Factory Farms Growing, at Taxpayer and Climate Expense — Minnesota Bucking Some National Trends

Ecolution reporting made possible by Seward Co-op, which has been a community-owned grocer since 1972: Together, we continue to cultivate a cooperative economy.

The Guardian reported on a new U.S. Department of Agriculture (USDA) survey, based on the 2022 agriculture census, that indicates that corporate factory farms are continuing to expand into rural communities — taking over family farm spaces — while intensifying climate change issues and benefitting from taxpayer-funded subsidies.

  • The number of farms fell 7 percent over the past five years to 1.9 million; the peak in the mid-1930s was almost 7 million.
  • About 20 million acres of farmland have been lost over the same period, transformed for urban sprawl, solar farms, and industrial development.
  • The largest decline was among the smallest farms, that have fewer than 10 acres, which have dropped by 17 percent.
  • The number of Black farmers fell by 8 percent in the past five years. The peak for Black farmers was about 1 million in 1910; in 2022 that number is down to to 41,807, after decades of discriminatory USDA policies that denied access to low-interest loans and other financial assistance.
  • The number of farms enrolled in USDA conservation programs that pay farmers to leave environmentally important areas such as wetlands fell by 7 percent between 2017 and 2022.
  • Almost 7 million dairy cattle — 75 percent of the total — are reared in confinement on factory farms, each with 2,000 or more cows.

The Guardian reported: “The U.S. globalized agricultural system favors large and corporate-owned operations, as smaller farms struggle with boom and bust prices, extreme weather linked to the climate crisis, and access to government subsidies and other credit.”

Anne Schechinger, of the Environmental Working Group (EWG), indicated that increasing financial support or long-term conservation projects, such as 30-year wetland preservation, could attract more farmers and maximize climate and environmental benefits.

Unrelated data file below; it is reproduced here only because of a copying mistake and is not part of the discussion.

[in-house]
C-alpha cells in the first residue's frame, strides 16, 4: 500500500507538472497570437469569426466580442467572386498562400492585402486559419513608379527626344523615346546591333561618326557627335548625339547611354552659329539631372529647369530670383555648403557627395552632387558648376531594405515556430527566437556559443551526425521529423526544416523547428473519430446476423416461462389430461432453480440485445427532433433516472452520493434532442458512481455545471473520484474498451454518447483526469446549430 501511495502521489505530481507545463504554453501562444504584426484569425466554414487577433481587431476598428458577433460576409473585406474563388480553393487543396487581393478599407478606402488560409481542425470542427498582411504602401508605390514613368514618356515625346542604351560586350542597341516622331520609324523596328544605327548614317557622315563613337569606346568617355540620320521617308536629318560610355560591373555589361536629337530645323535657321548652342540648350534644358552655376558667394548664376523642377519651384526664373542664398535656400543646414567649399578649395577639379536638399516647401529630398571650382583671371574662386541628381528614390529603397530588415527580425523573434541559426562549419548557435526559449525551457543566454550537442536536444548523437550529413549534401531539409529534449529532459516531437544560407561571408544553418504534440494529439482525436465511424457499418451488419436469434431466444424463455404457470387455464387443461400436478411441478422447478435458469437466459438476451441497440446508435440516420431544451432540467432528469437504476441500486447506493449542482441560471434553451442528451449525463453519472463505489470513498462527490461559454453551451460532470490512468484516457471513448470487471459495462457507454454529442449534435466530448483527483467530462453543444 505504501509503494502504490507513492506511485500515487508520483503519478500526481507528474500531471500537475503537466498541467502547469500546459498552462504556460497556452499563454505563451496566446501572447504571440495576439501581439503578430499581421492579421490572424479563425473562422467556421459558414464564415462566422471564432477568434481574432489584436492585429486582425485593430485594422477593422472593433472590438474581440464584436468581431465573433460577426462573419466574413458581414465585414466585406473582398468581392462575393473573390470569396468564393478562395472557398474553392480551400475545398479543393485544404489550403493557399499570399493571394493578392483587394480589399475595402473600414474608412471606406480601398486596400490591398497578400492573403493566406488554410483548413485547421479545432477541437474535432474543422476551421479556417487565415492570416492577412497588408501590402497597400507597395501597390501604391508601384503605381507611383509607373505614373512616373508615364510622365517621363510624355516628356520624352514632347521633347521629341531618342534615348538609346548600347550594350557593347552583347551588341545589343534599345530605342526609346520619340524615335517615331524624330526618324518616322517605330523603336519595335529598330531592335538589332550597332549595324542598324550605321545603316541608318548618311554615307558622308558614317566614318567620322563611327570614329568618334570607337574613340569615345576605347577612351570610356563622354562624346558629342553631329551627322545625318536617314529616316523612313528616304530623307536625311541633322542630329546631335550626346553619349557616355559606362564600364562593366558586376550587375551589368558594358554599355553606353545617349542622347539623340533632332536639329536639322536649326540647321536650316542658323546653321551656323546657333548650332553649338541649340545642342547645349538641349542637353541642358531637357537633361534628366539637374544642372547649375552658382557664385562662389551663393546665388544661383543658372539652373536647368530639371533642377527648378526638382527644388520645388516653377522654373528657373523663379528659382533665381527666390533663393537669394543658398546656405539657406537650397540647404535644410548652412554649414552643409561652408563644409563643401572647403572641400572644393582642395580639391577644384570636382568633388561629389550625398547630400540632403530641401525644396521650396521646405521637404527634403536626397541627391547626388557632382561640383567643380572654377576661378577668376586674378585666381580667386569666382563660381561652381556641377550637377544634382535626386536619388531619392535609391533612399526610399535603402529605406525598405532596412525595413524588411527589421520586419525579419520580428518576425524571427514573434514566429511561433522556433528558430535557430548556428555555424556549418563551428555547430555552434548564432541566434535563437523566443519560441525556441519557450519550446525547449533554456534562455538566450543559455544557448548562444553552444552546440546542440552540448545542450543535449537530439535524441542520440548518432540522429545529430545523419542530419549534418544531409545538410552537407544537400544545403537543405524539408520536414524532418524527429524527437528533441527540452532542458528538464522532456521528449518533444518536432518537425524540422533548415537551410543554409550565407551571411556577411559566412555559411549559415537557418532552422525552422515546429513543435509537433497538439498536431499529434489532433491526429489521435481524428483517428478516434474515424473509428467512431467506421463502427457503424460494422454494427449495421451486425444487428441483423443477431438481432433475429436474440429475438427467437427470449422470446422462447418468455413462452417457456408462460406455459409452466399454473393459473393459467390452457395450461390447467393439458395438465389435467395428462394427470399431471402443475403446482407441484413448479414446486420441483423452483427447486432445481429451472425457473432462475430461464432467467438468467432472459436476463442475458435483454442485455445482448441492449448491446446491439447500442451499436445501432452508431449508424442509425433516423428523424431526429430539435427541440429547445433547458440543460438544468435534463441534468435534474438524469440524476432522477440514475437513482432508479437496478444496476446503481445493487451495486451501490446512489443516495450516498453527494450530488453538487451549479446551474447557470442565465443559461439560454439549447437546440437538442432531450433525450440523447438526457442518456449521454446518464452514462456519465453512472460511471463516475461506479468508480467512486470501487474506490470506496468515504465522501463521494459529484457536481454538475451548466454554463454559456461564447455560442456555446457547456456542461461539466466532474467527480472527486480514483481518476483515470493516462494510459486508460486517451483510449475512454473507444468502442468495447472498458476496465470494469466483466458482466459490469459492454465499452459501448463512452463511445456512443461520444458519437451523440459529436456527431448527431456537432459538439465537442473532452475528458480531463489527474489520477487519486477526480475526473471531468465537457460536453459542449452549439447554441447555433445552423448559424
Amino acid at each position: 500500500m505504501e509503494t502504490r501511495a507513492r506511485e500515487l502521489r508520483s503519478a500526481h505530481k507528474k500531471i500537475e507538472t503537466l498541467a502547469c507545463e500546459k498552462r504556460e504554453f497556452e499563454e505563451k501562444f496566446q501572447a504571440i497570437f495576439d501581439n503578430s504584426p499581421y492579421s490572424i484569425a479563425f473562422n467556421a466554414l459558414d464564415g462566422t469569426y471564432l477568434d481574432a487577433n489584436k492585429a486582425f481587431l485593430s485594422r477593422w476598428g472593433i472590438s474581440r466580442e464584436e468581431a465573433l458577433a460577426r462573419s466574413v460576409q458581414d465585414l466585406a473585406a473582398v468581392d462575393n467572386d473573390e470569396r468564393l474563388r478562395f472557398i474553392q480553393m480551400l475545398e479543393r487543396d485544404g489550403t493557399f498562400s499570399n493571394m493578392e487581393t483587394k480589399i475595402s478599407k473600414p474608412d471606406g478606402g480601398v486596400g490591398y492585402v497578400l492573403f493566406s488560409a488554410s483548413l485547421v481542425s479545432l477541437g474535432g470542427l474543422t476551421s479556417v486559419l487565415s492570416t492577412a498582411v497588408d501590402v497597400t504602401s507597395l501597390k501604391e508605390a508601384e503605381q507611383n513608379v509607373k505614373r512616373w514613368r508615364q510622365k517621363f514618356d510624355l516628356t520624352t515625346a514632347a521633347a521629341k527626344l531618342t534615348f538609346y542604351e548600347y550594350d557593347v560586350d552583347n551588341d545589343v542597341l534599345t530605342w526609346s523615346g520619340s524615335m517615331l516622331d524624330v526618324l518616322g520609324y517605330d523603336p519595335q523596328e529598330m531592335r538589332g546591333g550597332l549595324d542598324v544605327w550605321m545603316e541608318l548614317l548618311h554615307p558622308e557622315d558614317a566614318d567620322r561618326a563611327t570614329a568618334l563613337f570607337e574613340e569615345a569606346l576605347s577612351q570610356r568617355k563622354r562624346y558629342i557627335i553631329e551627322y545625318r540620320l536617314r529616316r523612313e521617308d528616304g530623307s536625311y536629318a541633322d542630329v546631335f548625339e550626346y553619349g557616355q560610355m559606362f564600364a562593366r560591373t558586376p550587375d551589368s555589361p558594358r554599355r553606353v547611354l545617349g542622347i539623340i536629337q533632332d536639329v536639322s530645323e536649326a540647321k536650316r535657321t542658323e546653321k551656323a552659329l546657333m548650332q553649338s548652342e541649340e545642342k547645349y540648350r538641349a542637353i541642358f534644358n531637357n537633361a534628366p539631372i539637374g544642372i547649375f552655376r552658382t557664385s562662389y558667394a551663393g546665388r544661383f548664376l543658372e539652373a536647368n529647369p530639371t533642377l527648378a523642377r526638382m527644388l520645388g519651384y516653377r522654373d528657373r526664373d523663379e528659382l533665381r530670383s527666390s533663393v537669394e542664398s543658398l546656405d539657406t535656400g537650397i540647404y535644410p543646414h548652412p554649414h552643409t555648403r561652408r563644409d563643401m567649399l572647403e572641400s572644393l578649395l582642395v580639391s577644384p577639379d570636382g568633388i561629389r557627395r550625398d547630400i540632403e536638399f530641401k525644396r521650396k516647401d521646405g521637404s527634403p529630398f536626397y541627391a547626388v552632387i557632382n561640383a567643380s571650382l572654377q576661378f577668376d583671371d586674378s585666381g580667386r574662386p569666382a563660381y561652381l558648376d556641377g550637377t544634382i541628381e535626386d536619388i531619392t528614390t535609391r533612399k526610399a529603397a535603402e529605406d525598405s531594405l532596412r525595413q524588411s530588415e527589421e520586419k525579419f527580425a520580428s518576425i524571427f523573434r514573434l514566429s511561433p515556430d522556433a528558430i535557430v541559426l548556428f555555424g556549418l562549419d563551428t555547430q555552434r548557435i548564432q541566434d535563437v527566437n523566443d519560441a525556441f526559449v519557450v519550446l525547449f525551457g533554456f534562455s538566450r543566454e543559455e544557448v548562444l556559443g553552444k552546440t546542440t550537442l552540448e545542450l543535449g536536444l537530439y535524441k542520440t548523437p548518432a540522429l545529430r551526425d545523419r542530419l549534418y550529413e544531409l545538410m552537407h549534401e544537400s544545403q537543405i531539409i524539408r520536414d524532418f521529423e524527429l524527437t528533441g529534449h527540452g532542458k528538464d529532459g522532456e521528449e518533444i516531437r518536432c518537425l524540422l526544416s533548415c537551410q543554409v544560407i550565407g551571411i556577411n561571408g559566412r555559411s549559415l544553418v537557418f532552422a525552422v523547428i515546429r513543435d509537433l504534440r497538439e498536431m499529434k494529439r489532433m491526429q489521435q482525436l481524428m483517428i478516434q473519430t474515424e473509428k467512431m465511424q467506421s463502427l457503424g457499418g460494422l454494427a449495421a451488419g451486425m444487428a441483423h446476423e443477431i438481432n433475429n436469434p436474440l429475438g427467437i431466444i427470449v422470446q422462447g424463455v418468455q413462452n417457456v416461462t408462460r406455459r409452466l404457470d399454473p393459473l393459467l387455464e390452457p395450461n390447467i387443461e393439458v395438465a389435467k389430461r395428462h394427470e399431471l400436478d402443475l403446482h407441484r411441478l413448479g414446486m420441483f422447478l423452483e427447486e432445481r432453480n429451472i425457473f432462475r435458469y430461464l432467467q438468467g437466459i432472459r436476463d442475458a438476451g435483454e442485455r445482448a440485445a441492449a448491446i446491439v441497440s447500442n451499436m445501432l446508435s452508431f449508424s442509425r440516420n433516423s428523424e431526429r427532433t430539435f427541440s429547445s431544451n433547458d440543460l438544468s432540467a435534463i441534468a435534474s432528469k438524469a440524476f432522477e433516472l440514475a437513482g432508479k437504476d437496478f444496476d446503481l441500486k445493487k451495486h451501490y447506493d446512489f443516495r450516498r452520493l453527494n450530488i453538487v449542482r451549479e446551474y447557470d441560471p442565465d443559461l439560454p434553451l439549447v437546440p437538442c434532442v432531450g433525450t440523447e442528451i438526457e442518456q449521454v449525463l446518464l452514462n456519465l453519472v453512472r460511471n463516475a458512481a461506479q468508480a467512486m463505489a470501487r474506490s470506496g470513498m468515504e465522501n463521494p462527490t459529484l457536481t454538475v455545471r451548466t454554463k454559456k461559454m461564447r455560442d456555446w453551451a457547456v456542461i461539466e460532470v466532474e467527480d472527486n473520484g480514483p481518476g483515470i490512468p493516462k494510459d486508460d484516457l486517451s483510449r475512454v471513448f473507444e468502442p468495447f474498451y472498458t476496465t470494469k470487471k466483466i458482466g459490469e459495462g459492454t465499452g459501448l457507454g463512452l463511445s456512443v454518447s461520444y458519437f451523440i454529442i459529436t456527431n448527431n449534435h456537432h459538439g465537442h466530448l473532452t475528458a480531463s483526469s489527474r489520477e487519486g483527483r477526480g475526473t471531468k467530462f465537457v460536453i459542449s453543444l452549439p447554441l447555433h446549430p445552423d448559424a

Incentives to encourage cover crops — which helps to reduce synthetic fertilizer use, improve soil health and conserve water – shows mixed results. The number of farms enrolled in the program hovers around 153,000, although cover crops overall have risen 17 percent.


In the past five years, the U.S. has lost 34 percent of dairy farms, 9 percent of hog farms, and 7 percent of beef cattle farms, although the numbers of livestock animals have remained the same. The Guardian notes, “That means fewer, but much larger, concentrated lots, which are linked to an array of harms, including water and air pollution, poor animal welfare, labor abuses and climate impacts. As it stands, 1.7 billion animals — mostly pigs, cattle, chickens and sheep — were reared on U.S. factory farms in 2022, a 6 percent increase since the last census in 2017 and a 47 percent rise since 2002.”

The Guardian indicated that analysis by Food and Water Watch finds that 24,000 factory farms are producing 940 billion pounds of manure each year – double the amount of sewage produced by the entire U.S. population. This is 52 billion pounds more greenhouse gas-emitting concentrated manure than in 2017, the equivalent to creating a new city of 39 million habitants in the past five years.”

The article concluded: “America today is truly a factory farming nation.”


How Does Minnesota Compare?

We heard from Anne Schwagerl, vice president of the Minnesota Farmer’s Union, who indicates that Minnesota is doing better than national trends in three critical ways.

More small, direct marketing farms

The number of farms between 10 and 49 acres increased by 600 in Minnesota, which is opposite the national trend of significant declines in farms of the same scale.

She said Minnesota also has significant growth in the number of farms selling directly to retail markets, institutions, and food hubs for local or regionally branded products; in Minnesota, there are 1,026 farms engaged in these markets. “The number of farms selling direct to consumer has declined slightly, but the value of their sales have increased,” she said.

Emerging farmers

The number of BIPOC farmers in Minnesota have increased since 2017, which is also different from national numbers. “The Minnesota Department of Agriculture  has been working to serve emerging farmers in Minnesota.”

New and beginning farmers have increased in Minnesota. Despite a decrease in the number of farms, Schwagerl says, Minnesota farmers are up by 3,000 since 2017.

Women producers in Minnesota have increased by more than 1,000.

Conservation practices trending up

Schwagerl says that cover crop acres are up by 181,000 in Minnesota, for a total of 760,423 acres on over 6,000 farms. No-till practices have increased on 103,ooo acres, for a total of 1.2 million acres on 6,845 farms.

“While there is a ways to go, I think this shows the direction we’re headed,” Schwagerl told us. “Especially because the census was taken before the historic investments in climate and agriculture from the USDA Partnerships for Climate-Smart Commodities and the Inflation Reduction Act. We also see a significant increase in the adoption of on-farm renewable energy systems, with most of the growth in solar arrays.”

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